The Art Institute of San Francisco will no longer offer courses or degrees after an attempted merger with the University of San Francisco failed.
The institute has been struggling financially since 2020, when it was involved in other merger talks with local institutions, including the University of San Francisco, which announced in February that it had “signed a letter of intent to explore the integration of business and academic programs in the arts for to elevate the next generation of artists.”
The Rev. Paul Fitzgerald, the university’s president, wrote at the time: “Our shared goal is to merge the undergraduate and graduate art programs at the two institutions and create a world-class arts education program—unique in higher education—that will benefit our students through of new and collaborative opportunities”.
However, the university announced last week that “after five months of extensive exploration and discussion regarding a possible integration of undergraduate and graduate art education programs, the University of San Francisco has informed the San Francisco Art Institute that the full integration of the two universities is not feasible for financial and other reasons”.
Father Fitzgerald added: “We hoped and invested in a more far-reaching outcome at the end of due diligence and after many months of excellent collaboration between faculty and staff. Today, aligned with the university’s strategic initiatives and priorities, the university remains committed to the expansion and development of its arts program.”
The university announced it will hire art professors on its own to one-year appointments in a new fine arts program.
“Subject to the completion of new program development, accreditation and registration, these one-year appointments may be extended to multi-year positions and additional new positions may be offered beginning in the fall of 2023,” the university said. The university hopes to launch an MFA program in fall 2023 and a BFA in fall 2024.
The university’s decision was the final straw for the art institute.
“Since the layoffs, debarment proceedings and closure in March 2020, SFAI has trained and graduated 175 students while struggling for financial stability,” a statement from the institute said. “After many years of austerity measures, challenging fundraising campaigns and various on and off M&A negotiations by an engaged board and management, SFAI is no longer financially viable and has ceased its degree programs effective July 15, 2022. SFAI will remain a non-profit organization to protect its name, records and legacy.”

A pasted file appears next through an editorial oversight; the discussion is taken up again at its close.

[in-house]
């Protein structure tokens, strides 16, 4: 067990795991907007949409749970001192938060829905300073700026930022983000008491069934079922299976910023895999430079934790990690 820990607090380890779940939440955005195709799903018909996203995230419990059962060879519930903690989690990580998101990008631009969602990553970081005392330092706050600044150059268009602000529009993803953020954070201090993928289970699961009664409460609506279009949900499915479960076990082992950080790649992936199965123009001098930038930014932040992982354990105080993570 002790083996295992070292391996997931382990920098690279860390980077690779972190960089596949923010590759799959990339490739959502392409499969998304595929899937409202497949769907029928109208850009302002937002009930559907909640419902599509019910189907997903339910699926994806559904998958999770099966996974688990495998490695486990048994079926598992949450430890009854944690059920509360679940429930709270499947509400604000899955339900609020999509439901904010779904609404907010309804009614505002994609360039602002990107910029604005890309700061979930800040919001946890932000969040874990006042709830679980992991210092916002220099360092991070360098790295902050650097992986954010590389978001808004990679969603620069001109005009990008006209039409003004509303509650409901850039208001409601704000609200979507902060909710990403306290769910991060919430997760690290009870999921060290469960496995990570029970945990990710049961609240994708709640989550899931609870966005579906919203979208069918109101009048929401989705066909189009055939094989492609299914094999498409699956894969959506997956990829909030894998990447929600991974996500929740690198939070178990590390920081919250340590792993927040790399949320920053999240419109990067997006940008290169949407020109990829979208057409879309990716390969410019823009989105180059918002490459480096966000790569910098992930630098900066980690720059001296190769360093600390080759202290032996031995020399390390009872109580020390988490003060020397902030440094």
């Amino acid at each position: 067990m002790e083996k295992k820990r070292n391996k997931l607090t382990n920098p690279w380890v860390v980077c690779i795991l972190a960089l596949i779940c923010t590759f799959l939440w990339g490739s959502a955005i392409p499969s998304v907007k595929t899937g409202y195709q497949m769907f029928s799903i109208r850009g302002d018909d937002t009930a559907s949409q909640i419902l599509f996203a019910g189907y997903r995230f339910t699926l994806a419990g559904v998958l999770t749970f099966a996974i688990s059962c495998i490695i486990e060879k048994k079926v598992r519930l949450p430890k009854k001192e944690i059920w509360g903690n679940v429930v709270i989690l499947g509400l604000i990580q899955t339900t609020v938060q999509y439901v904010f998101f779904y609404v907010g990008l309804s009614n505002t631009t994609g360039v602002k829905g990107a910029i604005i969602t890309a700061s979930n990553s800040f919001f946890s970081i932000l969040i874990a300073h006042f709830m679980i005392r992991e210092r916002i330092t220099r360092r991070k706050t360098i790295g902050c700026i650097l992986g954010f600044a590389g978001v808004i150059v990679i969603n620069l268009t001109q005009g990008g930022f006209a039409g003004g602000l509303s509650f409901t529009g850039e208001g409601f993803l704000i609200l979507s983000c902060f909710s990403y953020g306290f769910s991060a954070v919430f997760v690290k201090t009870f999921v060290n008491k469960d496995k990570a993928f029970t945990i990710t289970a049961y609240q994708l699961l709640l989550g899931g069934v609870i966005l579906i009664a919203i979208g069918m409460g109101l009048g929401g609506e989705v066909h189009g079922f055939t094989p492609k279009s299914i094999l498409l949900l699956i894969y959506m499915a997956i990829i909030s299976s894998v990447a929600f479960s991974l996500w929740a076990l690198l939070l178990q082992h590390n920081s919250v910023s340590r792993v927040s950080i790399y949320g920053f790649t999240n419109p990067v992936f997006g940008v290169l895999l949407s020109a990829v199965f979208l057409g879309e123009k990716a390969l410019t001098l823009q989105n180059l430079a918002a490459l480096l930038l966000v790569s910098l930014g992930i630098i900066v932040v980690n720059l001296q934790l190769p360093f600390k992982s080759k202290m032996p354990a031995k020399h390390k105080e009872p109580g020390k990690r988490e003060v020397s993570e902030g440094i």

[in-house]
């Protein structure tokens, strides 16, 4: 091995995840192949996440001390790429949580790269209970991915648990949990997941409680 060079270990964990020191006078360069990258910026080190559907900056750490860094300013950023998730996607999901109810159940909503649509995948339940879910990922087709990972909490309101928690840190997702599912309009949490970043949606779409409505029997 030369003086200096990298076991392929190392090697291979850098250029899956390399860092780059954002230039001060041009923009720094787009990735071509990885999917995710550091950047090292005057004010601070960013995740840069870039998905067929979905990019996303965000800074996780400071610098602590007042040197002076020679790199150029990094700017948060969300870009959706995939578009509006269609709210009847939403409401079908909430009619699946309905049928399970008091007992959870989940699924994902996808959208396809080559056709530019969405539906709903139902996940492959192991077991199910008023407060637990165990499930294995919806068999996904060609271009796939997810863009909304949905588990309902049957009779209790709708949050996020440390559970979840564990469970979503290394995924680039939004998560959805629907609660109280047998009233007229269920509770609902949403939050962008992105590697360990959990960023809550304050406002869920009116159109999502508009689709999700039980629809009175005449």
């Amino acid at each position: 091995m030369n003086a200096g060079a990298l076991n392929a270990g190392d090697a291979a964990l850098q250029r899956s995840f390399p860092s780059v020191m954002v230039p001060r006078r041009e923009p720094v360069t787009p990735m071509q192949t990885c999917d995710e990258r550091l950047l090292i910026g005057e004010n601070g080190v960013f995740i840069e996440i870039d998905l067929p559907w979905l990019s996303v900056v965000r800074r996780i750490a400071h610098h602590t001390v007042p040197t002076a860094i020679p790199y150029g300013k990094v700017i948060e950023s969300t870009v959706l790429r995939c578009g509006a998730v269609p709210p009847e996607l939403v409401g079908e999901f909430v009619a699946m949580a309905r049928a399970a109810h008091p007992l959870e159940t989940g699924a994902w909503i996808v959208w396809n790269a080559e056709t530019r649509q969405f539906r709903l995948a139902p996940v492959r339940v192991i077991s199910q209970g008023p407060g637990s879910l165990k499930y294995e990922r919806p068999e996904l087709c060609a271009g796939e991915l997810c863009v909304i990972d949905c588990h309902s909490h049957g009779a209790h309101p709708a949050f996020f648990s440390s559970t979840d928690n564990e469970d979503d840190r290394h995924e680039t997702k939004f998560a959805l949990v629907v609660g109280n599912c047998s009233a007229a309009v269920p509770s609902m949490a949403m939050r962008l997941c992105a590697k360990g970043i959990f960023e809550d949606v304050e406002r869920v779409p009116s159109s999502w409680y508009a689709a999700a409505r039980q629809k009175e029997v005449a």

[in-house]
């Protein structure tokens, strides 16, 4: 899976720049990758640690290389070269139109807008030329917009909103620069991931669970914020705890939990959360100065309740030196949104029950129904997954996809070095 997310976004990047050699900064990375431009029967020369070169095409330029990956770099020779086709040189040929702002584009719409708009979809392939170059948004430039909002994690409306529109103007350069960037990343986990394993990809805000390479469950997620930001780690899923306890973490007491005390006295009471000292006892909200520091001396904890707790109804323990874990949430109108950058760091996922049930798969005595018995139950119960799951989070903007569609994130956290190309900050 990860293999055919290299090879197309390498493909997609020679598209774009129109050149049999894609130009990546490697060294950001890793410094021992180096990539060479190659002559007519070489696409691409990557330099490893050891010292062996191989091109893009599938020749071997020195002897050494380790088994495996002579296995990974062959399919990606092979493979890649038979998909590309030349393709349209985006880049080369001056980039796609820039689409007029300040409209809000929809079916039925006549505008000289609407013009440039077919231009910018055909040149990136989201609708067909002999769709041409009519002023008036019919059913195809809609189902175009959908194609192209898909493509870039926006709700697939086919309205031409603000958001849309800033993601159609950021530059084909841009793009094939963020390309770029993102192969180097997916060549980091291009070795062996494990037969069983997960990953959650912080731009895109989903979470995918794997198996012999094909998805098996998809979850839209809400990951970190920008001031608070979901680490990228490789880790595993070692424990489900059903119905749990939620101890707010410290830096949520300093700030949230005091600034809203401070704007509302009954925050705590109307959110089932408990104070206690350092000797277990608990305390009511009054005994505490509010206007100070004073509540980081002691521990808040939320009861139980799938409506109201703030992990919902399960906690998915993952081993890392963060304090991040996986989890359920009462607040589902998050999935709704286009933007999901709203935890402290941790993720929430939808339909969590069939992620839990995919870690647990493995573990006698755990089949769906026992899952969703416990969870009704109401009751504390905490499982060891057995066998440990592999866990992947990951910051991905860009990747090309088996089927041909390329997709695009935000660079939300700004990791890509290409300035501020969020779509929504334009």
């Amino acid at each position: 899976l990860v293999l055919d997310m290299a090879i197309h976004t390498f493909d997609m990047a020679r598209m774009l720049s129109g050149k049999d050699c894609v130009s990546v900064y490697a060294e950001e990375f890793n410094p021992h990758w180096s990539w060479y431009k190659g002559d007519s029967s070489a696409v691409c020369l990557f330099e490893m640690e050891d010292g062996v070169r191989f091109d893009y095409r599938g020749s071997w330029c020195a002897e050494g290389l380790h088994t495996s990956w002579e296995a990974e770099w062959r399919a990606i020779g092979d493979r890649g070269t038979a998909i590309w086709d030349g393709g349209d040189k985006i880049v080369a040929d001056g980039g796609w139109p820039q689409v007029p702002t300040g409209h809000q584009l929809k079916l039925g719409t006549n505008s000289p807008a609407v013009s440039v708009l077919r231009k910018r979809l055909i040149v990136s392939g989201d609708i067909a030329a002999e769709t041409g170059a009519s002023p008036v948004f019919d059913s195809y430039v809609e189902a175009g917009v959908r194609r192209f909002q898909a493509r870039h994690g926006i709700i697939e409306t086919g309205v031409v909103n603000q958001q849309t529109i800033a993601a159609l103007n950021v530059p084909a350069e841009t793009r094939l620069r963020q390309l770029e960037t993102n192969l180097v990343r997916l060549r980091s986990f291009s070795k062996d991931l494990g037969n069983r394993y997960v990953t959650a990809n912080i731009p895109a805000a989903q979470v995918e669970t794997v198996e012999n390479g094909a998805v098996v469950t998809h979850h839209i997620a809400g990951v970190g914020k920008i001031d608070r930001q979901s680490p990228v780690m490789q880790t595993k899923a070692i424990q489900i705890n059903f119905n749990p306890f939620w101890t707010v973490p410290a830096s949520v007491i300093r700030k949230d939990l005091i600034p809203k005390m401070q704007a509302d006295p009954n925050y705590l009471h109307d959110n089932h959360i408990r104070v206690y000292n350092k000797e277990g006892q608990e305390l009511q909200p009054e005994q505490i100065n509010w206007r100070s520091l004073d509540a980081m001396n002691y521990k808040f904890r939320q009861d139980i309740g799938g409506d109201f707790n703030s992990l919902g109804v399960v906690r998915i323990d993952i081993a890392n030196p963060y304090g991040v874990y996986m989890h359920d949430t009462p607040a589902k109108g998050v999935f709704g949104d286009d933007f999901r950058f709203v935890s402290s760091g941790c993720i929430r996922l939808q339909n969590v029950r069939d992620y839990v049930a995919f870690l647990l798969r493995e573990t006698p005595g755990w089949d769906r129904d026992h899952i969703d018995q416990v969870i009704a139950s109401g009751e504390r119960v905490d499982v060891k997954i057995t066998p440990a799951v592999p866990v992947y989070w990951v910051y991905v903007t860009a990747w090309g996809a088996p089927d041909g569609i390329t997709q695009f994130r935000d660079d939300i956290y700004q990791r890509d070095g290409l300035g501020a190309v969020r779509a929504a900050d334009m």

The statement added: “Beginning July 16, 2022, no students or staff will fill SFAI’s historic landmark campus, a beautiful and unique spot in San Francisco with its glorious Diego Rivera fresco, magnificent city views and Italian encounters Decades of the 60s – Architecture of brutalism. Instead, a few contractors will manage security, regulatory, legal and financial issues and ensure that students and alumni have access to their academic records.”
Regarding the Diego Rivera mural, the statement added, “SFAI owns the Diego Rivera mural on the Chestnut Street campus. The University of California owns the building. SFAI will lose possession of the mural if it defaults or loses its lease on the building. SFAI is actively working with local and international donor communities to protect the mural.”
Another failed merger
This latest failed merger follows the end of merger plans between Saint Leo University and Marymount University of California. In April, two days after the two institutions called off plans to merge, Marymount California announced it would close in August.
“Like other small tuition-dependent schools, MCU has struggled financially in recent years in the face of declining enrollment, rising costs and the pandemic, which university leaders have acknowledged have left them short on resources required to support the operation of the institution. expenses,” a press release from the university said.
The merger was canceled because the Southern Association of Colleges and Schools Commission on Colleges, Saint Leo’s accreditor, rejected the plan. Saint Leo is based in Florida.
Jeffrey D. Senese resigned as president of Saint Leo, without explanation, this month.